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Everyday Respectability Politics
Respectability politics makes us comfortable. It hoists us up on our high horses, and takes away our responsibility for the way we treat other people. It puts the burden on the marginalized person to adjust their appearance or behavior to earn respect from the majority.
There are rules, spoken and unspoken, meant to govern the behavior and presentation of people. They are not relative or flexible, but wide-sweeping and stem from colonialism, privilege and whiteness. It forces conformity, erases culture, and alters the path of a people. Many of us like to think of ourselves as progressive and liberal, but frequently exercise respectability politics for reasons we may not understand which are rooted in racism, sexism, homophobia, etc.
Respectability politics makes us comfortable. It hoists us up on our high horses, and takes away our responsibility for the way we treat other people. It puts the burden on the marginalized person to adjust their appearance or behavior to earn respect from the majority. Respectability politics permeates the fabric of our lives, and there are several clear examples to which we can refer.
Clothing and Grooming
One of the most well-known examples of respectability politics is Bill Cosby’s “pull your pants up” advice for black men (which recently backfired). This has snowballed into rules a regulations about hair texture and style, head covering, and skirt lengths. These arbitrary guidelines are used to push people out of institutions - school and work - based on their race, religion, gender, and sexuality. They are sometimes presented as commandments, and sometimes offered as if it is friendly advice. This form of respectability politics comes from the idea that people need only present themselves in a different way to curtail discrimination. It suggests that the challenges faced by the a community - the black community in many cases - stem from an issue within the community itself rather than white supremacy.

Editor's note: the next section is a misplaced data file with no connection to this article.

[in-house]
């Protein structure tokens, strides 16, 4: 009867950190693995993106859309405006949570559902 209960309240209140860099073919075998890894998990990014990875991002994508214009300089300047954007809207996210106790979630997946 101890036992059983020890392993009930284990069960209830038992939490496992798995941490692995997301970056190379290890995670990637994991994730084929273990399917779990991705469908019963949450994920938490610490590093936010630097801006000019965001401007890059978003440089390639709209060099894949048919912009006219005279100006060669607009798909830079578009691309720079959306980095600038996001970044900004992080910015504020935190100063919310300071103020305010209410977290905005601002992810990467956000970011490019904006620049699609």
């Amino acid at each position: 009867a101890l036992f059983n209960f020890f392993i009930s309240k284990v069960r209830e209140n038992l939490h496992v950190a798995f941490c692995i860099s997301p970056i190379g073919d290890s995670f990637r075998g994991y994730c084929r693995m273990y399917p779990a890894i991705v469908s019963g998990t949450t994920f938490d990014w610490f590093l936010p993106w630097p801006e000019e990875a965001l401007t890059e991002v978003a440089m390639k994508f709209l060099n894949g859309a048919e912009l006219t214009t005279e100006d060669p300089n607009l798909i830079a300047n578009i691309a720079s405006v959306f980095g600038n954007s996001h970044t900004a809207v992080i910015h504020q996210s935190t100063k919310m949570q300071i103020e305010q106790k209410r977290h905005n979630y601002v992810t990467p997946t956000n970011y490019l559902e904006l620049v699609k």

Black people, as a matter of course, teach their children how to behave in the presence of police. The fear for their children’s lives leads them to instruct them to immediately put their hands up if they are approached by a police officer. They are told to be polite, use titles to show respect, follow instructions, and refrain from asking questions. They are - whether intentionally or not - taught to fear the police in an attempt to save their lives. The docility encouraged is not unlike that which was required of slaves to prolong their lives. Unfortunately, even following these instructions does not save everyone. Respectability politics did not save the life of Michael Brown, or any of the other people whose names we learned because of their deaths. Still, it is taught after the alphabet, but before parallel parking as a life saving tactic because we do what we must for a mere chance at survival.
Women and girls are taught to cover their bodies to avoid unwanted attention. This is coupled with rules for accessing public space Reported sexual assault is met with questions like “What were you wearing?”, “Where were you?”, and “Why were you out alone?” Respectability politics makes it easy to judge and blame victims. It shifts the focus from the systemic issues we face to the individual’s behavior which is irrelevant to the injustices suffered.
Respectability politics in the African-American context began as a means of self-preservation and negotiation. Dr. Martin Luther King Jr. wore suits, was well-spoken, and led a peaceful movement. Unfortunately, it did not protect him from assassination much like putting his hands up didn’t save Michael Brown. Respectability politics was a tactic used to get a seat at the table to work with people in positions of power and negotiate for incremental change. Given the tremendous loss of life and lack of justice, we are beyond that point.
Dr. Brittney Cooper and Mychal Denzel Smith debated Dr. Randall Kennedy and Khalil Gibran Muhammed on Respectability and Activism, making solid points about the difference between the politics of respectability in black history and present day. Smith succinctly explained how respectability politics will not help to end racism or any other form of social injustice because the bar will constantly be moved.
“...In the context of a white supremacist heteropatriarchal society, respect is earned by comporting oneself according to the cultural definition of respectable that has been defined by a white supremacist heteropatriarchy which will constantly define us out of it.”